A review of Dehaene (2009) Reading in the Brain

A review of Stanislas Dehaene (2009) Reading in the Brain: the science and evolution of a human invention, Penguin, New York.coverreadinginthebrain

When I first came across this book it was only available in America so I read it in electronic form via my Sony e-reader.  Now I am getting used to this format I find I can read quite rapidly and it is motivating skipping through the electronic pages at quite a pace.  The e-reader  also has the function of being able to flip back and forth to the footnote references as the touch of a stylus.  I could also highlight text that was worth quoting from and create a bank of notes of my own.  The other thing was that, when Dehaene was talking about reading fluency and the way our brain deals with different arrays of print, I could experiment with different sizes and column widths to see what this felt like.  I certainly have an optimal print size for rapid reading. Neither the hard copy nor the e-book has colour illustrations of some detailed and fascinating brain imagery and diagrams Dehaene uses.  However, there is a web site where all these can be viewed: .http://pagesperso-orange.fr/readinginthebrain/figures.htm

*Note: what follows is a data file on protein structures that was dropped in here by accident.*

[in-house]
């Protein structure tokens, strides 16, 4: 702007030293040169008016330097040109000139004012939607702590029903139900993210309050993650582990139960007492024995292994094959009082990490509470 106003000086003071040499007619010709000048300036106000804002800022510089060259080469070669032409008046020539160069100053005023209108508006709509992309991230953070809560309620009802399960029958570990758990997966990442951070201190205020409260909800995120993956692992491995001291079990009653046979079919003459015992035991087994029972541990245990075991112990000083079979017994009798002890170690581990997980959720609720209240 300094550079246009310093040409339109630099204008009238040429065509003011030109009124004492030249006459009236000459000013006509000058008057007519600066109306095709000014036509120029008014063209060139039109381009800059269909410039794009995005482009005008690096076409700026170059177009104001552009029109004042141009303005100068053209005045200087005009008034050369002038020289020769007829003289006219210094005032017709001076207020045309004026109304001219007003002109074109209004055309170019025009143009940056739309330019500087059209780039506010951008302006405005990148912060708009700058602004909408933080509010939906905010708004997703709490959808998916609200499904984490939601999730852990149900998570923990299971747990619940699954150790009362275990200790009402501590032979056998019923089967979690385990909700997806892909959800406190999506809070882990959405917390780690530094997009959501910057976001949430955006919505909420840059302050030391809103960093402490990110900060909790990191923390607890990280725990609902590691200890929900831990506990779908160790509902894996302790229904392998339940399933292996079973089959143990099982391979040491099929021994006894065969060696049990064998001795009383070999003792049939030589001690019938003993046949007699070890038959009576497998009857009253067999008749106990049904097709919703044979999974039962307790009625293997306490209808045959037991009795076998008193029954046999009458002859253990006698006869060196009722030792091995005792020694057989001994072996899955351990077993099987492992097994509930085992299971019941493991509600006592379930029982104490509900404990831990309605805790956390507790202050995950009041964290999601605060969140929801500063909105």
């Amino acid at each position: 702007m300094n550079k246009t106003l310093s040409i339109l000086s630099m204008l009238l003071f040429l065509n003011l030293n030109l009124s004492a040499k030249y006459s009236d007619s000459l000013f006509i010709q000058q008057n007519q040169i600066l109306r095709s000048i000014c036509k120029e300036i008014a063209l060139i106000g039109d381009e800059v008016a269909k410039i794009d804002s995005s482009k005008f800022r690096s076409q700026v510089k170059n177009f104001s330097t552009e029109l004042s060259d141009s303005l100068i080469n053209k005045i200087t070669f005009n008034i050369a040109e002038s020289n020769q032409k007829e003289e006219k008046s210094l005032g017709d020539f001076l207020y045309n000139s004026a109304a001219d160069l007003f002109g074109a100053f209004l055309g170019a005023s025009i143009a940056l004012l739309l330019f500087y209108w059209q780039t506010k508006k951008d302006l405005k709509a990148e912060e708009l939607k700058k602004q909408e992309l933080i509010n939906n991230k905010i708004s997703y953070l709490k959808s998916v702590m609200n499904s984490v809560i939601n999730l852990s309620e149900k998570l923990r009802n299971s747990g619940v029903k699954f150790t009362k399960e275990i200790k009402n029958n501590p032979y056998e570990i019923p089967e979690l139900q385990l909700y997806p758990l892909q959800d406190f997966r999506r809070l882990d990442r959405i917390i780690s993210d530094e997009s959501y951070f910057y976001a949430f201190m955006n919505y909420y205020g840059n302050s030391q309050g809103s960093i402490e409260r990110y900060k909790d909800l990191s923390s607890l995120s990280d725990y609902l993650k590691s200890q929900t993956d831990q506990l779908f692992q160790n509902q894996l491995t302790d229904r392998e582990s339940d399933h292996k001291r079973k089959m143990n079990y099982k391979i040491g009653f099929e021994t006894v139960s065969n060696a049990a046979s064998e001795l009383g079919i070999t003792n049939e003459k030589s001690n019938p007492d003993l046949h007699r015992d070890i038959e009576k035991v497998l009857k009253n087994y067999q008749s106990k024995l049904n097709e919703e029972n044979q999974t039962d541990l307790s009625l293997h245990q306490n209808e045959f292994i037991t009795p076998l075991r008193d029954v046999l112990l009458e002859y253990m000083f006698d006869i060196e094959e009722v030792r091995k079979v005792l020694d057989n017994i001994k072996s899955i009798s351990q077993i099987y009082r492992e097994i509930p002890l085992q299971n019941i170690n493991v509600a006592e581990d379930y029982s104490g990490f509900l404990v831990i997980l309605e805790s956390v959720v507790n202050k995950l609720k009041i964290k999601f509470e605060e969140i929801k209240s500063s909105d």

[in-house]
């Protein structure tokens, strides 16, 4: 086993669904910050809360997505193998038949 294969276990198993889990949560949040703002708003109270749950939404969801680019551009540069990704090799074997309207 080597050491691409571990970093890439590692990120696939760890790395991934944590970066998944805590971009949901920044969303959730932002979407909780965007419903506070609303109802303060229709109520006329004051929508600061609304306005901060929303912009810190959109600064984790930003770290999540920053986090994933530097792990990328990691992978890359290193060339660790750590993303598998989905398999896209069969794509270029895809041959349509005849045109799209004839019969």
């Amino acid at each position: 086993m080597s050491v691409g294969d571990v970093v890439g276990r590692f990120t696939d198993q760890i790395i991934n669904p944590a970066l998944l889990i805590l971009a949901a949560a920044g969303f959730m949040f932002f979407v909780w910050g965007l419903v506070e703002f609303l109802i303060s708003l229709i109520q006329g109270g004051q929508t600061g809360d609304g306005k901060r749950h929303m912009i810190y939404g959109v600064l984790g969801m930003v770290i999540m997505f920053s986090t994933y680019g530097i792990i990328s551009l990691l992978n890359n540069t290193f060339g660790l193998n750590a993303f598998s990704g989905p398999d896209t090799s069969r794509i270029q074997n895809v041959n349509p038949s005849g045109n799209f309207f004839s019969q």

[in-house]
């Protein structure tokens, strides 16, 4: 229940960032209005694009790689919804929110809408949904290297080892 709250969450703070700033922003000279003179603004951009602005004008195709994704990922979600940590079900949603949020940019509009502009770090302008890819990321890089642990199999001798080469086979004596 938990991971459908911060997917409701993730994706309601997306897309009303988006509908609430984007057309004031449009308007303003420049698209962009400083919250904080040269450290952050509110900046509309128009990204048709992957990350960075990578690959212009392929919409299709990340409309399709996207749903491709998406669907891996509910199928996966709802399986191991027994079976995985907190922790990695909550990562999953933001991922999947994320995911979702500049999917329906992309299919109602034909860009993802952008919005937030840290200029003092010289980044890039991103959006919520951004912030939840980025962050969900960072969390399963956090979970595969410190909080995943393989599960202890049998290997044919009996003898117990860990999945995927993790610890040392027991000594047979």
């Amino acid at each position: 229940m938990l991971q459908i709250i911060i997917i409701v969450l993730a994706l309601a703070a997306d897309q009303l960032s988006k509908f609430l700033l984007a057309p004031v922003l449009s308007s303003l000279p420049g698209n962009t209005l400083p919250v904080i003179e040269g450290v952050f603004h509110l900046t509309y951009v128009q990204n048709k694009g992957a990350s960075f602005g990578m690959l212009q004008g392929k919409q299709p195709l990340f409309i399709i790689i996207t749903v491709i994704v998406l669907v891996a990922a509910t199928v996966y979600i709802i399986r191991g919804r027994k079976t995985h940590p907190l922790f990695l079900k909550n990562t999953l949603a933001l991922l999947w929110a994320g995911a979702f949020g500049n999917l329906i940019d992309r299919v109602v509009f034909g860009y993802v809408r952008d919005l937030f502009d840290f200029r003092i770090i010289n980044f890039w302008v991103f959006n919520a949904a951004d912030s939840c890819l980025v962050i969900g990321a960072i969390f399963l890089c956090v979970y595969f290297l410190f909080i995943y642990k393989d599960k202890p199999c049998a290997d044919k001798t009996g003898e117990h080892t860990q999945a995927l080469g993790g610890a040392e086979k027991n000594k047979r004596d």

The aim of this book is to explain some of the brain circuitry behind reading.  Given that writing (and so reading) is a cultural invention, developing some 5000 to 8000 years ago, the human brain, whose evolutionary development was much older, could not have had a pre-existing reading function.   Dehaene suggests as an explanation for this anomaly a form of “neuronal recycling”, whereby existing networks of connections (for shape recognition and making sense of the visual world) are “co-opted to the task of recognising the printed word” (p. 8).  Reading (for people to whom it comes easily) is such a streamlined process that Dehaene also surmises that indeed the cultural development of writing was influenced by what fitted best to this “cortical niche” (p.121).That is to say, writing is like it is because of our brains as much as vice versa.  Dehaene’s research has shown that people reading such diverse languages as English, French, Japanese and Mandarin Chinese use much the same brain circuitry.